Traditional RPGers are used to game sessions being referred to as adventures or modules, and a series of modules being called a campaign.  Firefly RPG calls adventures “Episodes” and calls campaigns “Seasons.”  I classify this as awkward, because it doesn’t mean anything to game play, but just seems weird to me. 

Likewise, 4th edition Dungeons and Dragons (a rules systems I utterly despise) introduced us to “action points.”  Firefly RPG calls these plotpoints, and again this language variation seems awkward to me.  You can accumulate plot points and use them in different ways, which is nice.

When I start my Firefly RPG homegame, I may just go back to using modules, campaigns, and action points.

Overall & recommendations
Overall, the book is worth the $50 price tag that is common to RPG core rulebooks.

A few items that might be helpful while playing the game include:
·         A list of all the possible dice you can add into a skill check (while you will always roll at least 2, there are as many as 8 dice you might be able to roll)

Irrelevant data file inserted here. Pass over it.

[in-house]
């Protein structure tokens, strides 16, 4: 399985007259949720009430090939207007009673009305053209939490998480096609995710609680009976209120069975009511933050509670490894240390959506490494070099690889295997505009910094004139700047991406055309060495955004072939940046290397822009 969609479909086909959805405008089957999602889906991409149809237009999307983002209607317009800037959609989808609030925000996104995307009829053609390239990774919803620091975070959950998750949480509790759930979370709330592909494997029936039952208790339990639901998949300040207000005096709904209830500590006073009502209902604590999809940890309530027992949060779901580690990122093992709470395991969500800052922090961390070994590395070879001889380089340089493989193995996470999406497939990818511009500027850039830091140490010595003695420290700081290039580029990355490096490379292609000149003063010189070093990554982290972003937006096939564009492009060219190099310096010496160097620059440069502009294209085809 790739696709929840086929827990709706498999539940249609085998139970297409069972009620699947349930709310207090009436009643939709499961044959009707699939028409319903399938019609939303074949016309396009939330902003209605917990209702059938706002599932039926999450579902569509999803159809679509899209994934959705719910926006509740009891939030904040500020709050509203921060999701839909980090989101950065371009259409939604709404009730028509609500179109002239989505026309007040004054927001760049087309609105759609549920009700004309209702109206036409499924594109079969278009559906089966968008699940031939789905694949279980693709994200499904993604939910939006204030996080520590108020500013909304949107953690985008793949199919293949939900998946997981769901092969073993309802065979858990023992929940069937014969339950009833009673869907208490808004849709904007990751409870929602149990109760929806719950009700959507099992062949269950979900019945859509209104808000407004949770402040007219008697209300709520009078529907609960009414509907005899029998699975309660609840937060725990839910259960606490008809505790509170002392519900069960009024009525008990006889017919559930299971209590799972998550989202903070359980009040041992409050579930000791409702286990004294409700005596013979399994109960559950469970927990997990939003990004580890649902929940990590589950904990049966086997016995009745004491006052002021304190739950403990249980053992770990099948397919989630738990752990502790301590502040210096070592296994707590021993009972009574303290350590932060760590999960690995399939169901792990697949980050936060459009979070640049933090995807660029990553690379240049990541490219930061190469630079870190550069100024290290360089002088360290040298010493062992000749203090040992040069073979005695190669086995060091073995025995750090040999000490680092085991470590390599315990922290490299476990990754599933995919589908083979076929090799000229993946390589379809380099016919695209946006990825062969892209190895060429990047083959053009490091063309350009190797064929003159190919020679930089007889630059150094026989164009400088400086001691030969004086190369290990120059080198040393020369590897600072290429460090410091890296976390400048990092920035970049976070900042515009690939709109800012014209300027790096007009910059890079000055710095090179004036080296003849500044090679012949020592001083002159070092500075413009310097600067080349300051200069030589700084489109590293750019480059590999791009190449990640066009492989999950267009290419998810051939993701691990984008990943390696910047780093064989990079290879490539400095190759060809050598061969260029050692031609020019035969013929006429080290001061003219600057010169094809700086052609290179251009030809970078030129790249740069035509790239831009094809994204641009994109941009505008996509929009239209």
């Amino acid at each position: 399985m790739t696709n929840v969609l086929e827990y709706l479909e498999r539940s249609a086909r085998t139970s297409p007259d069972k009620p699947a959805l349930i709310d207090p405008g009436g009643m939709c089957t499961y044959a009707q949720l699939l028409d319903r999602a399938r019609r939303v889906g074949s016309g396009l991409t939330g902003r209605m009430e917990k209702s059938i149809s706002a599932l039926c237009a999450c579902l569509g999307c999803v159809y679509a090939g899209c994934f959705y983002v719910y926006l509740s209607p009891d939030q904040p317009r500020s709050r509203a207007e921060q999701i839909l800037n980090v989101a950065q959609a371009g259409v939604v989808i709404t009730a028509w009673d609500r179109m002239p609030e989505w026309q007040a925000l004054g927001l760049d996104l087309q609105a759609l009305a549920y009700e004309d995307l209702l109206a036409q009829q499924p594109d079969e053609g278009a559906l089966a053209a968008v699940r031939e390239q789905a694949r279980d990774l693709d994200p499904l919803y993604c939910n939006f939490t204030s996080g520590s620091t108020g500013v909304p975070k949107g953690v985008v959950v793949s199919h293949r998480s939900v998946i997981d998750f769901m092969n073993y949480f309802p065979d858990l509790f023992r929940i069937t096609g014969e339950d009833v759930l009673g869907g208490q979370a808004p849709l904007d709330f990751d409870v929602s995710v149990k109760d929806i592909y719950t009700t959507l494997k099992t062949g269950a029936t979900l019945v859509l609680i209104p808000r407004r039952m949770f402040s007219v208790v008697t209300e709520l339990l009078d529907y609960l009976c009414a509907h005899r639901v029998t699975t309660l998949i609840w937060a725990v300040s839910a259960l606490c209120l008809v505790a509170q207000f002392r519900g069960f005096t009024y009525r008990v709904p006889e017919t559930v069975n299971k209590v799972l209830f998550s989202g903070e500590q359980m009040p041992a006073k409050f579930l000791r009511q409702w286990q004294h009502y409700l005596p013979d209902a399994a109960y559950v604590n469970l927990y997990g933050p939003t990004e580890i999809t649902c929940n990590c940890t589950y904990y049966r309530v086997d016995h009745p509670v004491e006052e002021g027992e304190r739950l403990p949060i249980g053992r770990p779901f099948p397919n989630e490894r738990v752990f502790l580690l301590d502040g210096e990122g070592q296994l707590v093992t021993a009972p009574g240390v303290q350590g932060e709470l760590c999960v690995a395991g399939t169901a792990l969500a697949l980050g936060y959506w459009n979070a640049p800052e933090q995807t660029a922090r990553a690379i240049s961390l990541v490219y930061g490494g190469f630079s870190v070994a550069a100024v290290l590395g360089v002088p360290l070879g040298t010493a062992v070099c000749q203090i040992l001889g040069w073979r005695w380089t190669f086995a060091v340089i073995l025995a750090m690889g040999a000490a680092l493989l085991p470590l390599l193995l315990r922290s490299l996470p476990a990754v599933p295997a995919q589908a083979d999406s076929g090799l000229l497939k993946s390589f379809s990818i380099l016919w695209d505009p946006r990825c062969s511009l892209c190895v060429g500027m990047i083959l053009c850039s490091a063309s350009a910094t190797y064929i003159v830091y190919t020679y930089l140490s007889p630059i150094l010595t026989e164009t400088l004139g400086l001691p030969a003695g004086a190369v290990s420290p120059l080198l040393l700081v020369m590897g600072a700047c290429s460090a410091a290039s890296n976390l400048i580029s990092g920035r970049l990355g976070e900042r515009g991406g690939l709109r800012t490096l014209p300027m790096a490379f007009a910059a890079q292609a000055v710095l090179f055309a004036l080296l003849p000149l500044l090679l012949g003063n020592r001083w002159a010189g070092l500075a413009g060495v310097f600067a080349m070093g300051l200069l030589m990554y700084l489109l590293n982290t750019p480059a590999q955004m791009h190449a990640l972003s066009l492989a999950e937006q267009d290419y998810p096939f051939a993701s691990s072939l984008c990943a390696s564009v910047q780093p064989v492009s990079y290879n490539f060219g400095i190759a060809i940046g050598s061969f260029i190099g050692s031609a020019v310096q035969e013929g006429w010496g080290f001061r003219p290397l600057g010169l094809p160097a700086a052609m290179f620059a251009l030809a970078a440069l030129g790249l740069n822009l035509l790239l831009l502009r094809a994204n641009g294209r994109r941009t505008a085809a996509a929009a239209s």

·         A tracking sheet for critical misses.


Dean said...

Hi there! I'm one of the writers of the Firefly RPG Corebook and I wanted to mention a couple of things.

First, if you're having trouble learning the rules, I recommend reading the Episode Guide in full. The Episode Guide is designed to teach someone new to RPGing, adding concepts with each episode of the series.

Second, there are many combat examples in the book.

Mal's duel with Atherton Wing in "Shindig" is on page 48. The shootout in "War Stories" is on page 101. The attack of Lt. Womack on Serenity in "The Message" is on page 117. And the big shootout at the "Heart of Gold" is on page 128.

Dean said...

Also, I was remiss in thanking you for the review, so thank you! :-)